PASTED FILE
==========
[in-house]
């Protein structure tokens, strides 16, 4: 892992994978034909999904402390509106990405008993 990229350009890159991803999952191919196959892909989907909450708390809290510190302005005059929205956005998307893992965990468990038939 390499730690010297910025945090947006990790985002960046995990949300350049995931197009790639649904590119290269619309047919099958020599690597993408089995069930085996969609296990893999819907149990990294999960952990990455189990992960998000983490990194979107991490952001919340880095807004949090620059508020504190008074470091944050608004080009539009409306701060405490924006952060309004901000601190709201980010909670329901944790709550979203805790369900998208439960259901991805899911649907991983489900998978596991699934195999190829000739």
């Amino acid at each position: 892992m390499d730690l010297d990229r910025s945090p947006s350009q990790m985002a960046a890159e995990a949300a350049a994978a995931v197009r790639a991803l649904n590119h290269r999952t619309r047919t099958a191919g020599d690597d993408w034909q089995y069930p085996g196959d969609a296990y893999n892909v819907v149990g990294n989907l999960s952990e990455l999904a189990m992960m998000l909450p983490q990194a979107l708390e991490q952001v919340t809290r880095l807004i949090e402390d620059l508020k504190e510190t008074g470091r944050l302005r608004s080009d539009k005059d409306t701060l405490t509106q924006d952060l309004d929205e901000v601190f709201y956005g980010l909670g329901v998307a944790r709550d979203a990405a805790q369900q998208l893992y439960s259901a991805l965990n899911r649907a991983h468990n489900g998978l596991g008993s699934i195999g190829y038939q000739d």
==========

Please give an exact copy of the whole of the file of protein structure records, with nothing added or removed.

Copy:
[in-house]
């Protein structure tokens, strides 16, 4: 892992994978034909999904402390509106990405008993 990229350009890159991803999952191919196959892909989907909450708390809290510190302005005059929205956005998307893992965990468990038939 390499730690010297910025945090947006990790985002960046995990949300350049995931197009790639649904590119290269619309047919099958020599690597993408089995069930085996969609296990893999819907149990990294999960952990990455189990992960998000983490990194979107991490952001919340880095807004949090620059508020504190008074470091944050608004080009539009409306701060405490924006952060309004901000601190709201980010909670329901944790709550979203805790369900998208439960259901991805899911649907991983489900998978596991699934195999190829000739």
């Amino acid at each position: 892992m390499d730690l010297d990229r910025s945090p947006s350009q990790m985002a960046a890159e995990a949300a350049a994978a995931v197009r790639a991803l649904n590119h290269r999952t619309r047919t099958a191919g020599d690597d993408w034909q089995y069930p085996g196959d969609a296990y893999n892909v819907v149990g990294n989907l999960s952990e990455l999904a189990m992960m998000l909450p983490q990194a979107l708390e991490q952001v919340t809290r880095l807004i949090e402390d620059l508020k504190e510190t008074g470091r944050l302005r608004s080009d539009k005059d409306t701060l405490t509106q924006d952060l309004d929205e901000v601190f709201y956005g980010l909670g329901v998307a944790r709550d979203a990405a805790q369900q998208l893992y439960s259901a991805l965990n899911r649907a991983h468990n489900g998978l596991g008993s699934i195999g190829y038939q000739d």